Author(s): Pinna K, Kelley DS, Taylor PC, King JC
Abstract Share this page
Abstract Although immunity is impaired during severe zinc deficiency, there is limited information about the effects of mild zinc depletion on immune response in humans. We evaluated the effects of a zinc-restricted diet (4.6 mg/d) on several indices of immunity in 8 healthy men. The subjects consumed zinc supplements with 9.1 mg/d during the 5-wk baseline (BL) and 5-wk repletion (RP) periods, and placebos during the 10-wk zinc-restriction (ZR) period. Leukocyte numbers and functions were studied at the end of each metabolic period. After ZR, there were reductions in the proliferation of peripheral blood mononuclear cells (PBMNC) stimulated with phytohemagglutinin (PHA, 1.2, 2.5, 5.0, 10.0 [corrected] and 20.0 mg/L; P < 0.01) and in the in vitro secretion of interleukin-2 receptor (IL-2R) (PHA, 2.5 mg/L; P = 0.058). These variables remained reduced (P < 0.05) even after 5 wk of zinc repletion. The amount of zinc consumed did not alter the numbers of circulating neutrophils, monocytes and lymphocytes, the in vitro PBMNC secretion of interferon-gamma and tumor necrosis factor-alpha or neutrophil superoxide production. The results suggest that changes in lymphocyte proliferation and IL-2R expression may be early markers of mild zinc deficiency.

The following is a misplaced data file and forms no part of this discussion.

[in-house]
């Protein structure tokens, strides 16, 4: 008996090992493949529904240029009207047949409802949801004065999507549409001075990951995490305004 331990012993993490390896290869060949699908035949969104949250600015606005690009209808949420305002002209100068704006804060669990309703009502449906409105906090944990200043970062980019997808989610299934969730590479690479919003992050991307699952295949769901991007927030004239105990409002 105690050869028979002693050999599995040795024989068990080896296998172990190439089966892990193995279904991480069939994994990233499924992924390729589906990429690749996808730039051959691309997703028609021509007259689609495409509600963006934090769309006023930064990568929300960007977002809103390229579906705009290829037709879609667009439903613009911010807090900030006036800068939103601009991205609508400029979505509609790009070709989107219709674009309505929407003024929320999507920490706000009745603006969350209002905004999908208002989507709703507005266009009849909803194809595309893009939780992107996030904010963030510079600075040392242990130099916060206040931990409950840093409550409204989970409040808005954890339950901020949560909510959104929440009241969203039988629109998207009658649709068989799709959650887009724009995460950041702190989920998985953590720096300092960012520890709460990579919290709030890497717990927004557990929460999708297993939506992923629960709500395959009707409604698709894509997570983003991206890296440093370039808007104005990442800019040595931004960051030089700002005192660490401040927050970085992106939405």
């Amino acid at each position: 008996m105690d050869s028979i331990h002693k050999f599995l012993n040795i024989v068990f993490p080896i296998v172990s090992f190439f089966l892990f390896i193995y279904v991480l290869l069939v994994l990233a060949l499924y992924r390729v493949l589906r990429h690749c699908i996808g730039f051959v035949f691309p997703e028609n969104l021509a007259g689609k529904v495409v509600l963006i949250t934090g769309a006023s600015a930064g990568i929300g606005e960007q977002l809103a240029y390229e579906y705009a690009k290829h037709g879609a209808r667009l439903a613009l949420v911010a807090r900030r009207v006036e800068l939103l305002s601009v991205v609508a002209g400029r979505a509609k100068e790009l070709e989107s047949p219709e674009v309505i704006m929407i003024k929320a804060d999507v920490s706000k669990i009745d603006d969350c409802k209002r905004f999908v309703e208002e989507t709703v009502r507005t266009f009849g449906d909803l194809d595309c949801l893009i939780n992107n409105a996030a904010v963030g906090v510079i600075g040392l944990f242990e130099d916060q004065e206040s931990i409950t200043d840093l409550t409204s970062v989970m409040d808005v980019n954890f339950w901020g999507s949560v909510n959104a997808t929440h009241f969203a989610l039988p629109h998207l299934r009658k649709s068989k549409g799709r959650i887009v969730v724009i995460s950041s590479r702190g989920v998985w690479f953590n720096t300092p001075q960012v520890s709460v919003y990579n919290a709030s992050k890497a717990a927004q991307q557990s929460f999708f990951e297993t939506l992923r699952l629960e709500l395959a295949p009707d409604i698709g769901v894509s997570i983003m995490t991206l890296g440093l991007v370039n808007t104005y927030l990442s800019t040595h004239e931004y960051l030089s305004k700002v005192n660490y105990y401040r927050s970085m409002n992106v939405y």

This article was published in J Nutr
and referenced in Journal of Molecular and Genetic Medicine